Grazing management impacts the quality and quantity of pasture forages. Grazing grasses at the wrong time, or grazing them too short are common reasons productivity is sacrificed. Research on the height of residual grass after grazing has shown that it does matter how much residual is left on the pasture.
Whether grazing tall, more mature grass stands at 20 inches in height, or grazing at 12 inches tall, grazing to a 2-inch residual causes bare soil, which can promote weed growth, erosion and runoff. Leaving 4 inches of residual allows the plant to grow from photosynthesis rather than from carbon reserves in its roots and results in more root growth and more tillering of the plant.
Managing forages means always having a back-up plan. Weather can always cause production to change from the norm. Whether it's due to drought, too much rain or unseasonable temperatures, pasture forages aren’t always ready for grazing just because the animals need to graze it. Research shows that grazing management must change as the seasons do.
Grazing at 6 inches in height – whether early spring, midsummer or late fall – when compared to waiting on the same pastures for a recovery of 14 inches, has implications. If shorter recovery periods happen in May, a yield loss of 400 pounds for the month was seen, but no loss occurred when yield was measured throughout the grazing season. When the recovery period was shortened during July, there was a loss of 200 pounds of forage for the month, and 600 pounds total for the grazing season. If the grass was grazed at 6 inches in October, there was no loss for the month and no overall loss of forage yield for the entire season.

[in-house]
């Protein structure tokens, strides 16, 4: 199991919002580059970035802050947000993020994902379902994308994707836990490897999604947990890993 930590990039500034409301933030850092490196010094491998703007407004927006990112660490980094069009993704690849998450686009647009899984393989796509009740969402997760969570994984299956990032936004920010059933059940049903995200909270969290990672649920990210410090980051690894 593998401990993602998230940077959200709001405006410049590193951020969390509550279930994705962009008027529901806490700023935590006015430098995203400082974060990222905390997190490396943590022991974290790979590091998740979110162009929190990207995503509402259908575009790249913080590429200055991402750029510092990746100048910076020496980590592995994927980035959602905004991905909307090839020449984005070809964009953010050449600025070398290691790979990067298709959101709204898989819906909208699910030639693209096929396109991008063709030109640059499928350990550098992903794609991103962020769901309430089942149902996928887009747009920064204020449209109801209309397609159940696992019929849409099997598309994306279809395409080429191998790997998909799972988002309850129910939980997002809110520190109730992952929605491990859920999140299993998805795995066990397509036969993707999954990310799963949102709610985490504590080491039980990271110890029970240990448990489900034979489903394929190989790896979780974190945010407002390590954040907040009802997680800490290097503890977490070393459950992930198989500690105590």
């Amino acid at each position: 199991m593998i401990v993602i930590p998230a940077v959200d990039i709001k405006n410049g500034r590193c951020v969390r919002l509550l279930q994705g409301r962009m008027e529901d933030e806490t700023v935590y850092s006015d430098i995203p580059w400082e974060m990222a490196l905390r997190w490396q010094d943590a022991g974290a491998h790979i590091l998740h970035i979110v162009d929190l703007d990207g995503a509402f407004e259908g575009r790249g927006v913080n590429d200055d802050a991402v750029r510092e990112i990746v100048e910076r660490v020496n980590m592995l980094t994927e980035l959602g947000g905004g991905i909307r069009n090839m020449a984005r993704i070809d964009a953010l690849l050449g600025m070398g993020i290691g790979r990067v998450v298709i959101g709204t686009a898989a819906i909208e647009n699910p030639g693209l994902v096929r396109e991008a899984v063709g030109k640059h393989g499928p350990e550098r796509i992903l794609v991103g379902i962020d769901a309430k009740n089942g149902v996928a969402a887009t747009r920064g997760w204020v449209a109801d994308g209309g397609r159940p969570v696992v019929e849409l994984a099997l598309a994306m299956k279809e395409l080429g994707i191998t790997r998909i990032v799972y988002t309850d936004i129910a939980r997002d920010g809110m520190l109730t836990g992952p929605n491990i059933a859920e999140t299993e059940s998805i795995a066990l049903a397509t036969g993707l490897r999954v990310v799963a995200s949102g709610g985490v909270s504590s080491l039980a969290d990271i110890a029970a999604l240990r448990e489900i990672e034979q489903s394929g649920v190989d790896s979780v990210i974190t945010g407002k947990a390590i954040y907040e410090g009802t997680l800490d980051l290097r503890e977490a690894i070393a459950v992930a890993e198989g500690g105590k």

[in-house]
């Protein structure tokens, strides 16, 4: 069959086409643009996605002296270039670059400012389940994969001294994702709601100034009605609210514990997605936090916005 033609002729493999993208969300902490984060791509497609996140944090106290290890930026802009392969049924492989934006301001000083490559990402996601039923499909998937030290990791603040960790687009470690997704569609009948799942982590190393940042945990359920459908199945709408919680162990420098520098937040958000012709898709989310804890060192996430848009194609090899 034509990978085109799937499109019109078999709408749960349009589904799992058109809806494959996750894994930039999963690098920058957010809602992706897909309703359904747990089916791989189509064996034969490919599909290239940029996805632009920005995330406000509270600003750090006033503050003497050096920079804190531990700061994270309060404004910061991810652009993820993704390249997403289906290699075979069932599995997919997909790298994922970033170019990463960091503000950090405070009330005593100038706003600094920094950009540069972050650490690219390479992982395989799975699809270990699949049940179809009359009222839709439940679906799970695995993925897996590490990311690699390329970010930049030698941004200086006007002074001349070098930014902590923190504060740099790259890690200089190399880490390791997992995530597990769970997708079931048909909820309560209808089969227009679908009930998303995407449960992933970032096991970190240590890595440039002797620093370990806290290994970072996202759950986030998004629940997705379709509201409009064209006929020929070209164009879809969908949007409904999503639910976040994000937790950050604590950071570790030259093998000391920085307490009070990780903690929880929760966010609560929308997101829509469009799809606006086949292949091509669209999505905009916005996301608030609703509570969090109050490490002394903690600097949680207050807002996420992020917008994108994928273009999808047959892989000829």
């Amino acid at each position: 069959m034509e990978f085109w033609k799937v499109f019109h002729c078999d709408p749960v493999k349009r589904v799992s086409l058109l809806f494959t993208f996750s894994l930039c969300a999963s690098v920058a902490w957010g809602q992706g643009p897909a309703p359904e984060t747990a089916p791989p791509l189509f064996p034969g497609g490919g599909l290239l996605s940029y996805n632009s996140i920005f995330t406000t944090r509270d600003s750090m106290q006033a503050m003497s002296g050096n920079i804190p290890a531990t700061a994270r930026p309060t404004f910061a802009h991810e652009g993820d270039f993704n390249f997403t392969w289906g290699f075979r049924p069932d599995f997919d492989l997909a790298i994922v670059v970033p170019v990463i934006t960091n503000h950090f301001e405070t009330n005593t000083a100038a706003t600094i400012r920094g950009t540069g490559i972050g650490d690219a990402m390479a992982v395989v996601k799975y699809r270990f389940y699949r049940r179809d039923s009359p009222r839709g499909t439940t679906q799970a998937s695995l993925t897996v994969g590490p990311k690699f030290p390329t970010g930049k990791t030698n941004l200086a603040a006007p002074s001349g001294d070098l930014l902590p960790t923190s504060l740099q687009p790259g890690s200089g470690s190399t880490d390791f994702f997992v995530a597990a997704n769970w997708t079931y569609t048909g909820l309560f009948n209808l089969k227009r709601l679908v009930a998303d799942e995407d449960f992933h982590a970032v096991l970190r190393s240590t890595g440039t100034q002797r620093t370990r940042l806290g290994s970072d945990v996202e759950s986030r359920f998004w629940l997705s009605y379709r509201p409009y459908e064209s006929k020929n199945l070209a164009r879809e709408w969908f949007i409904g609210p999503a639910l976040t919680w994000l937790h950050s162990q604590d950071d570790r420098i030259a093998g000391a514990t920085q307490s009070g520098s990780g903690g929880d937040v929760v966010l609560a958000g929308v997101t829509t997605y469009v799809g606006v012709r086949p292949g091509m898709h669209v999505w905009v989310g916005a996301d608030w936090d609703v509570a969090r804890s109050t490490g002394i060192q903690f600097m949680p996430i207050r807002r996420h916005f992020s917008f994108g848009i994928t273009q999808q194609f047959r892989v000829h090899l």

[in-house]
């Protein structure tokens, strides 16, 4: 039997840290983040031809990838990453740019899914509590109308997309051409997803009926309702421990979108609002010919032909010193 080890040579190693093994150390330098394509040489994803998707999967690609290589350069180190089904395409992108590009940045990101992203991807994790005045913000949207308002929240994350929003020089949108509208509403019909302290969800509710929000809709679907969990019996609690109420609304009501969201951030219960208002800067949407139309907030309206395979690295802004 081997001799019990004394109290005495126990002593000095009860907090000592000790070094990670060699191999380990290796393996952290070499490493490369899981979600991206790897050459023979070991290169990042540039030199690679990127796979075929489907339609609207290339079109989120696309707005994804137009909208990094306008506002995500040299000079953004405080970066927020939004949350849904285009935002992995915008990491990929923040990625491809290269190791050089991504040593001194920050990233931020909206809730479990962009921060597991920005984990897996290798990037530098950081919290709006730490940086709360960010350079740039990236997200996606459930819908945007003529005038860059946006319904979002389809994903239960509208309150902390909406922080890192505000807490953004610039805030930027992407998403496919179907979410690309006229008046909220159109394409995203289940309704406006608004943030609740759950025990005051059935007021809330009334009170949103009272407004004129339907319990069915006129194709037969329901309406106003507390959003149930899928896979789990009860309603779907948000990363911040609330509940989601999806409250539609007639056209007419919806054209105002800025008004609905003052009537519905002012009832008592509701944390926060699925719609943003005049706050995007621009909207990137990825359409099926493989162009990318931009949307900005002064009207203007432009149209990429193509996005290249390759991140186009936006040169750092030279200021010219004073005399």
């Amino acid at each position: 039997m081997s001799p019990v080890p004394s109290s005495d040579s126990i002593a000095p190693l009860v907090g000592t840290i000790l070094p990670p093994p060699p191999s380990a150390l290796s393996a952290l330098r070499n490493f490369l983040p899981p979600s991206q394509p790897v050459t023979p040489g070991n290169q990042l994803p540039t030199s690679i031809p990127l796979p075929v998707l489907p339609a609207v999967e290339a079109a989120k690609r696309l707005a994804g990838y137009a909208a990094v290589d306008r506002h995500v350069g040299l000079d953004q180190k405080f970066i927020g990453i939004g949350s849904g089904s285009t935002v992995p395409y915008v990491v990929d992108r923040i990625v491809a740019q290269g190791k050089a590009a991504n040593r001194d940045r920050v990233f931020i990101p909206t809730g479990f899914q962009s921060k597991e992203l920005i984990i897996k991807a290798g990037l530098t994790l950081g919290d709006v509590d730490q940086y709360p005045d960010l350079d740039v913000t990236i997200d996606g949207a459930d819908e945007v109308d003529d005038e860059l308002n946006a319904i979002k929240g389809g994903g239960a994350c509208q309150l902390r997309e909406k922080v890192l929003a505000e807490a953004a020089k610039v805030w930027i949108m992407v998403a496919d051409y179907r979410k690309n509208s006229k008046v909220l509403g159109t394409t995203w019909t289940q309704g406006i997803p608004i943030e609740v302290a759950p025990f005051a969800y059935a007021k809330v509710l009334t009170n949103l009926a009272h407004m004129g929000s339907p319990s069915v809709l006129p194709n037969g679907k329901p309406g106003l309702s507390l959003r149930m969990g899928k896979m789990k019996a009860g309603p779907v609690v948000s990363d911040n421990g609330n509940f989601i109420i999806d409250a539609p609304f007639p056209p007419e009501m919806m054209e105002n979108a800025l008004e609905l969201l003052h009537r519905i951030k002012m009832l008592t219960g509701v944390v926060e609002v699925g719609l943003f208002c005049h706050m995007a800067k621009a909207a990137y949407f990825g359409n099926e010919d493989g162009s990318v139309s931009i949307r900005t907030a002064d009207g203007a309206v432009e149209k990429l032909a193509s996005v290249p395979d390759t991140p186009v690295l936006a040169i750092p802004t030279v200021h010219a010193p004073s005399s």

“You really need to have an emergency forage option in July. A good contingency plan would be to consider some warm-season annuals,” such as brown midrib sorghum, pearl millet or a brown midrib sorghum-sudangrass cross. “Any of these would work quite well,” Hancock said, and each has a role to play.
Baleage cuttings on these annuals are best done on the first flush of growth, particularly with the sorghum-sudangrass, as it grows rapidly and will get ahead of the cows quickly. Pearl millet, where suitable to grow, maximizes mid- and late-summer resiliency.
Planting fall-grown oats is a good option for season extension with stockpiling forages. Stockpiled annual forages don’t regrow, so there is no need to back fence the herd – just keep moving them forward. Dry years, however, can be challenging for fall annuals.
Managed grazing offers dairy farmers the opportunity to decrease the negative environmental impacts of dairy farming while promoting animal health, Hancock said. Proper grazing management of the dairy herd can decrease nitrate leaching when compared to confinement dairy farming. It can lessen ammonia volatilization and phosphorus runoff. While some increase in methane emissions has been seen in grazing cows compared to confined ones, that effect can potentially be mitigated by increasing forage digestibility. After an initial lag phase, soil organic matter has been shown to increase substantially in “an amazing turnaround” after implementing grazing.
“Pasture-based dairy really has great opportunity for carbon sequestration, and maybe the complete life cycle analysis really hasn’t fully incorporated some of that information about soil organic matter,” he said.
Understanding of the principles of pasture management is the name of the game in dairy grazing. Improving pasture persistence and quality in dairy grazing systems, improving forage varieties and quantifying qualities of existing forages, identifying grazing’s influence on plant quality, understanding the impact of residual height and grazing timing on forage quality and yield, and extending the season with annuals are all part of the ongoing research focus at the DFRC.
The aim of the grazing research is to create productive, resilient dairy farms that have a positive impact on the environment. The overall goal, Hancock said, is the development of “a whole-farm system of best management practices to try to mitigate the environmental impact of dairy.”
For more information, visit the U.S. Dairy Forage Research Center website.